In particle decay processes, some of a particle's rest energy can be converted into kinetic energy, the converse of the antiproton experiment referenced above, in which kinetic energy was converted into rest energy. An example of this is the decay of a negative pion at rest: π¯ → μ¯ + v̄μ. The rest energy of the pion is 139.6 MeV, while that of the muon is 105.7 MeV, and the neutrino has very small rest energy, negligible relative to the other two. The difference in rest energies before and after the decay shows up as kinetic energy of the muon and neutrino.
It is possible to convert all of a particle's rest energy to kinetic energy in particle-antiparticle annihilation. An electron and a positron will annihilate if they approach closely enough. If they start at rest so they have only rest energy, but close enough to interact, then in the annihilation, two photons will be produced with no rest energy. All the rest energy in this case will be converted to light energy.
Rest Energy as an Invariant
A relativistic invariant is a quantity that has the same value in all reference frames related by a constant relative velocity. The rest energy, E0 = mc2, is an invariant quantity, whether for a single particle or a system of particles. For a system of particles, the total rest energy of all particles in the system is an invariant.
An invariant does not necessarily have the same value before and after a collision as observed in one particular reference frame. In the antiproton experiment discussed above, the total rest energy before the collision was 1.876 GeV (two protons), while after the collision it was 3.752 GeV (three protons and one antiproton). The collision transformed some kinetic energy into rest energy. However, at any instant during this experiment, the rest energy of the system of particles in existence at that instant would be the same whether measured in the laboratory, or in a spaceship moving with the incoming particle, or in a spaceship moving with the center of mass, or in any other reference frame moving at constant velocity.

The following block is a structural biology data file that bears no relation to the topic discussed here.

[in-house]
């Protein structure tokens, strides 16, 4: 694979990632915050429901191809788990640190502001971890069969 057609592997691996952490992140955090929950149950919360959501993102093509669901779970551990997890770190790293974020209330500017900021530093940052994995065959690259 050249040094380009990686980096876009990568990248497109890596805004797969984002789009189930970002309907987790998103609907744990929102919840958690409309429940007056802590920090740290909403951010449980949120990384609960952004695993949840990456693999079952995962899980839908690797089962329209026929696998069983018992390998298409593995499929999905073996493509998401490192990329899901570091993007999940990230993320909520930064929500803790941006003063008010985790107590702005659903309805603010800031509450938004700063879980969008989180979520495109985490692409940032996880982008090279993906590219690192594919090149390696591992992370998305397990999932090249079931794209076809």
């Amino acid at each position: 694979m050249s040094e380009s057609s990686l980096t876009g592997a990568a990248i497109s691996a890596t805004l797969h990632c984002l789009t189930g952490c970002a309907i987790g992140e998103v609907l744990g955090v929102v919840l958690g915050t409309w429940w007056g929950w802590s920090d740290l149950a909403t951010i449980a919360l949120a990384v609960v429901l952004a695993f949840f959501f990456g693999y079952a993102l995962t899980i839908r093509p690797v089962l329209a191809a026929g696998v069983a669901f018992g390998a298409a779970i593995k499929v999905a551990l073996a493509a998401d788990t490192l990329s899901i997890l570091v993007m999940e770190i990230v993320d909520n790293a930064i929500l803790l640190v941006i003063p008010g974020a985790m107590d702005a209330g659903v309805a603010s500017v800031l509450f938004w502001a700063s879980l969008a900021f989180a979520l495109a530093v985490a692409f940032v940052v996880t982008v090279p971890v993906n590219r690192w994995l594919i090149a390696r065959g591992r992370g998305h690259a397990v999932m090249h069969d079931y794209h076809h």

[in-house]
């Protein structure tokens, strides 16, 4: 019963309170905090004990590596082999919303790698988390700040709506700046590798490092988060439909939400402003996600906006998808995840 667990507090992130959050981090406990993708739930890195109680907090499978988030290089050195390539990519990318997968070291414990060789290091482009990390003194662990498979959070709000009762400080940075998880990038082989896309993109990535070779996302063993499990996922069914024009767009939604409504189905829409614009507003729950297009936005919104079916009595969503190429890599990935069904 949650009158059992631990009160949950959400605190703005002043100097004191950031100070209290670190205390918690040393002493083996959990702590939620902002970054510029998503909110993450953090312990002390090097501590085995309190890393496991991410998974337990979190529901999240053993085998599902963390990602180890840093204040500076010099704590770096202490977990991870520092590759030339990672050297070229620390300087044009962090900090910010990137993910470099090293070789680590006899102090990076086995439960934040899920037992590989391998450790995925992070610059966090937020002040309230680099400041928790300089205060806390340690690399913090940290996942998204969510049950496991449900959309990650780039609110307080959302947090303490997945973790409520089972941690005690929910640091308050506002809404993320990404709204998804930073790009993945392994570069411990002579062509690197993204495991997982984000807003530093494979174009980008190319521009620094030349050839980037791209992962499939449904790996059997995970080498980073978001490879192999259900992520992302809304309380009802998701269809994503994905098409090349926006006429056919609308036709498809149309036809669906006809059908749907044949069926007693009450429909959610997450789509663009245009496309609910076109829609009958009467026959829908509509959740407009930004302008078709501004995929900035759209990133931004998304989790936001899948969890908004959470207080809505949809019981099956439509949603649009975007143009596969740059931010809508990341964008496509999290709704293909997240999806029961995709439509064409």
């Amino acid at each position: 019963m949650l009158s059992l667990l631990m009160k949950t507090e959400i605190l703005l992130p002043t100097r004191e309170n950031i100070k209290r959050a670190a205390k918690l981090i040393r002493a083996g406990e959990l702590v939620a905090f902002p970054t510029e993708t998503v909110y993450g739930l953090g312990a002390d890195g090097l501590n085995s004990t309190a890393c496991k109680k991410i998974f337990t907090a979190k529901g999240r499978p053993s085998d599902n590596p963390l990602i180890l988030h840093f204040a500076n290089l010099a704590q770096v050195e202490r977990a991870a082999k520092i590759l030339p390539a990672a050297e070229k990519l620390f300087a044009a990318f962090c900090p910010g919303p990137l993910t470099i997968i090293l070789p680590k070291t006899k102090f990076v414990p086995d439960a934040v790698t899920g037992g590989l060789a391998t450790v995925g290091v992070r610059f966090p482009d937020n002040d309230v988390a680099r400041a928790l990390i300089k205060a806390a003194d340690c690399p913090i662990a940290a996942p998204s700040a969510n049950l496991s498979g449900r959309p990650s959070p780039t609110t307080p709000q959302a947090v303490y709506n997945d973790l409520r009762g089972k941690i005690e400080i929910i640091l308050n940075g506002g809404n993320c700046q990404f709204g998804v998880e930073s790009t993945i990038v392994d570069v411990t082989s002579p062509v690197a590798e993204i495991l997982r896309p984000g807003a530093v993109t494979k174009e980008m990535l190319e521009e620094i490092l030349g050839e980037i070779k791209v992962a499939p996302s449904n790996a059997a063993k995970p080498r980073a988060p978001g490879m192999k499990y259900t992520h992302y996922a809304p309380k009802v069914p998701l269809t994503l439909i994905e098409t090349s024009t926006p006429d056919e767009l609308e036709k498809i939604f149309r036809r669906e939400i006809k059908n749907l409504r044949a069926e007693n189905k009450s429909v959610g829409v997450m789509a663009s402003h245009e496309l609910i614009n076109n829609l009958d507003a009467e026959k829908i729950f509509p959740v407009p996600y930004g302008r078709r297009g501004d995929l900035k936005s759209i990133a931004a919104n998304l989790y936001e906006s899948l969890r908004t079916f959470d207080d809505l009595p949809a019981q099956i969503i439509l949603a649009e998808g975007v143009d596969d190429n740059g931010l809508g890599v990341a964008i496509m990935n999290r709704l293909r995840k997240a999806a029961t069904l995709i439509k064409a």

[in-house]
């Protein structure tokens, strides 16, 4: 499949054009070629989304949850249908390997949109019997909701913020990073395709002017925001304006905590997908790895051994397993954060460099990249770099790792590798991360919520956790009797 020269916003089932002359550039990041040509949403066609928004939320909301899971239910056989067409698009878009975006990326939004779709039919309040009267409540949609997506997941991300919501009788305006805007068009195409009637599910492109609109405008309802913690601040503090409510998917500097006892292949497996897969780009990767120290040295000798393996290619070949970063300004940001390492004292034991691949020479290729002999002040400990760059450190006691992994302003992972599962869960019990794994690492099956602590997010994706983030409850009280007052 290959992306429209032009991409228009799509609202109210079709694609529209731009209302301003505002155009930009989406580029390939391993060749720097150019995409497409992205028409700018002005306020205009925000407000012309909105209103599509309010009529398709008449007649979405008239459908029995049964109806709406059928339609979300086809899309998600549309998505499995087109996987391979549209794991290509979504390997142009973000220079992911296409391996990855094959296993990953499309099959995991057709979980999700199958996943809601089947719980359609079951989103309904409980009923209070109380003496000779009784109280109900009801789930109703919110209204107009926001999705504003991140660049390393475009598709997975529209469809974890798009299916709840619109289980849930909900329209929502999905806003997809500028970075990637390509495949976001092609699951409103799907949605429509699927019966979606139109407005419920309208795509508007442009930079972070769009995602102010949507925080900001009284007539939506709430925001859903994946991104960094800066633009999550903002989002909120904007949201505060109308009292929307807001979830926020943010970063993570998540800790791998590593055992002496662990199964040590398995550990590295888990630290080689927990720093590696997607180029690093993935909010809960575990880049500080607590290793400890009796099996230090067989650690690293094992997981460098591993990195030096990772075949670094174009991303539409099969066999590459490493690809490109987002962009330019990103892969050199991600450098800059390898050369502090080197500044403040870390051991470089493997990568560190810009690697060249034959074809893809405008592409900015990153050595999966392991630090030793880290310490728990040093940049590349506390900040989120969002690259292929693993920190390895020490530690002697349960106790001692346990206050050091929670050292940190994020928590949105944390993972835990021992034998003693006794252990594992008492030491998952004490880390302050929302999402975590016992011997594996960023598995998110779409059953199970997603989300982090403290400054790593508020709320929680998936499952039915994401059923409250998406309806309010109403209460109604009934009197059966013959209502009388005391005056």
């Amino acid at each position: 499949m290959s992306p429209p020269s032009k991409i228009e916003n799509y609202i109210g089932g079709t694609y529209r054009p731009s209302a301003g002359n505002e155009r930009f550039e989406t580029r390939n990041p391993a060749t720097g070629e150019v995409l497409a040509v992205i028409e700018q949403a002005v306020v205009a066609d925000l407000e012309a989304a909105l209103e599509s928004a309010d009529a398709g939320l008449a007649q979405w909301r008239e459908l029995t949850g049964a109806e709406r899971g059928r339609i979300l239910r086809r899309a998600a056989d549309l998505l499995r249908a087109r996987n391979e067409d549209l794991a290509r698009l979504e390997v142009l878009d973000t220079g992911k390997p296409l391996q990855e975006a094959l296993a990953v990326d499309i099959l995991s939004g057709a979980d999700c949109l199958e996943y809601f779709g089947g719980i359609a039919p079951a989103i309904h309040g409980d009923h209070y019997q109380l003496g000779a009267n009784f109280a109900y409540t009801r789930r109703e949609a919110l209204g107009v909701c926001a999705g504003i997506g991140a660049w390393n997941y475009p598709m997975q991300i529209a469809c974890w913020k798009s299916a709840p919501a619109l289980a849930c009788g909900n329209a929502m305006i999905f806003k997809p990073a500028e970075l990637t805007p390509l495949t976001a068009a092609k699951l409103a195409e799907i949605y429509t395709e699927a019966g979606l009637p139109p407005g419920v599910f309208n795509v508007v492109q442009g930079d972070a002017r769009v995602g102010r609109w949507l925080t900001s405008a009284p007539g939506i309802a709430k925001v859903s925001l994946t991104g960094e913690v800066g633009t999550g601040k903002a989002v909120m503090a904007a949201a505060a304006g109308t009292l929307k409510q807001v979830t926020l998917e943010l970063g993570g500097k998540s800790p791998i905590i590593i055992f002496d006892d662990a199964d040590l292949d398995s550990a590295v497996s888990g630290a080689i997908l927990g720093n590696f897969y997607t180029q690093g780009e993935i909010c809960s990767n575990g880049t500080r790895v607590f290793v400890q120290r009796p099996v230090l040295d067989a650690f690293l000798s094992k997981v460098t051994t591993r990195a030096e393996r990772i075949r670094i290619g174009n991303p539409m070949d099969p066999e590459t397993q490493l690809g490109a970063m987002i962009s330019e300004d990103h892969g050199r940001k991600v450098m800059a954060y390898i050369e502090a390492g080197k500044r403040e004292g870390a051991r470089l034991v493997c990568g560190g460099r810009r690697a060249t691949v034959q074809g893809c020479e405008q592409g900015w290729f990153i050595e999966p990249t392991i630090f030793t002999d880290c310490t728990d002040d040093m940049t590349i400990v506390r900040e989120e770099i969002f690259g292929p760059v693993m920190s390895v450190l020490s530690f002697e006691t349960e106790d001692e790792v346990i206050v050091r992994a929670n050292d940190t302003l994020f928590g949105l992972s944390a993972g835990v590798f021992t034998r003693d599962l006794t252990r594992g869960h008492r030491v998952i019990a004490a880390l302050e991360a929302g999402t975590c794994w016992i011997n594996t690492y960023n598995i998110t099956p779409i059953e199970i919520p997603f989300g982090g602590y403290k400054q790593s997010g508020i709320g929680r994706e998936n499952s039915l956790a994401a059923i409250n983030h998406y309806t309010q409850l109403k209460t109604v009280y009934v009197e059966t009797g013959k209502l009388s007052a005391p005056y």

Examples of Rest Energies of Elementary Particles
The rest energies of elementary particles range from zero (photons, gluons, gravitons according to current theory) to 174 GeV for the t quark. Some important rest energies, as now known, are as follows (given in MeV, except as noted, with ranges shown in cases where current experiments still leave large uncertainties):
|d quark||3-9||muon||105.7||pion (π0)||135|
|pion (π±)||139.6||s quark||75-170||proton||938.3|
|neutron||939.6||c quark||1.15-1.35 GeV||tau||1.78 GeV|
|b quark||4-4.4 GeV||W boson||80 GeV||Z boson||91 GeV|
|t quark||174 GeV|
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National Research Council. Elementary Particle Physics: Revealing the Secrets of Energy and Matter (National Academy Press, Washington, DC, 1998).
Okun, L. B. "The Concept of Mass." Physics Today42 , 31–36 (1989).
Taylor, E. F., and Wheeler, J. A. Spacetime Physics, 2nd ed. (W. H. Freeman, New York, 1992).
Tipler, P. A., and Llewellyn, R. A. Modern Physics, 3rd ed. (W. H. Freeman, New York, 1999).
William E. Evenson